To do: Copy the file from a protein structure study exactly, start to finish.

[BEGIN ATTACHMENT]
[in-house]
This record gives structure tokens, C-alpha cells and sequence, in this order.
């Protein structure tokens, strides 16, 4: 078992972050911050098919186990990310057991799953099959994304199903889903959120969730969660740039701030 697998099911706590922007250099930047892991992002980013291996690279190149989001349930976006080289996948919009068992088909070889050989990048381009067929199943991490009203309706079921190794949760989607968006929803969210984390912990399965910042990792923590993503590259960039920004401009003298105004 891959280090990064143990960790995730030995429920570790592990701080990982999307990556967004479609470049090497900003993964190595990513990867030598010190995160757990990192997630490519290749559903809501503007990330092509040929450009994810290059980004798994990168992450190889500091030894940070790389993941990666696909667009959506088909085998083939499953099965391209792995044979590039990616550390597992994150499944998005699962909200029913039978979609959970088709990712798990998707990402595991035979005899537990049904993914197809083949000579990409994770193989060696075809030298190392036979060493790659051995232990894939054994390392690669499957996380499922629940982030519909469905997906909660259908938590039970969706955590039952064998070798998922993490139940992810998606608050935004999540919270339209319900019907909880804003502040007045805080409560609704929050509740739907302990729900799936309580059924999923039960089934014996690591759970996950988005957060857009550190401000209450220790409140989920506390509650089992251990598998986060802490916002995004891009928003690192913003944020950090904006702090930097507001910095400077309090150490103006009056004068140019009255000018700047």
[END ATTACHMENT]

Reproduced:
[in-house]
This record gives structure tokens, C-alpha cells and sequence, in this order.
């Protein structure tokens, strides 16, 4: 078992972050911050098919186990990310057991799953099959994304199903889903959120969730969660740039701030 697998099911706590922007250099930047892991992002980013291996690279190149989001349930976006080289996948919009068992088909070889050989990048381009067929199943991490009203309706079921190794949760989607968006929803969210984390912990399965910042990792923590993503590259960039920004401009003298105004 891959280090990064143990960790995730030995429920570790592990701080990982999307990556967004479609470049090497900003993964190595990513990867030598010190995160757990990192997630490519290749559903809501503007990330092509040929450009994810290059980004798994990168992450190889500091030894940070790389993941990666696909667009959506088909085998083939499953099965391209792995044979590039990616550390597992994150499944998005699962909200029913039978979609959970088709990712798990998707990402595991035979005899537990049904993914197809083949000579990409994770193989060696075809030298190392036979060493790659051995232990894939054994390392690669499957996380499922629940982030519909469905997906909660259908938590039970969706955590039952064998070798998922993490139940992810998606608050935004999540919270339209319900019907909880804003502040007045805080409560609704929050509740739907302990729900799936309580059924999923039960089934014996690591759970996950988005957060857009550190401000209450220790409140989920506390509650089992251990598998986060802490916002995004891009928003690192913003944020950090904006702090930097507001910095400077309090150490103006009056004068140019009255000018700047």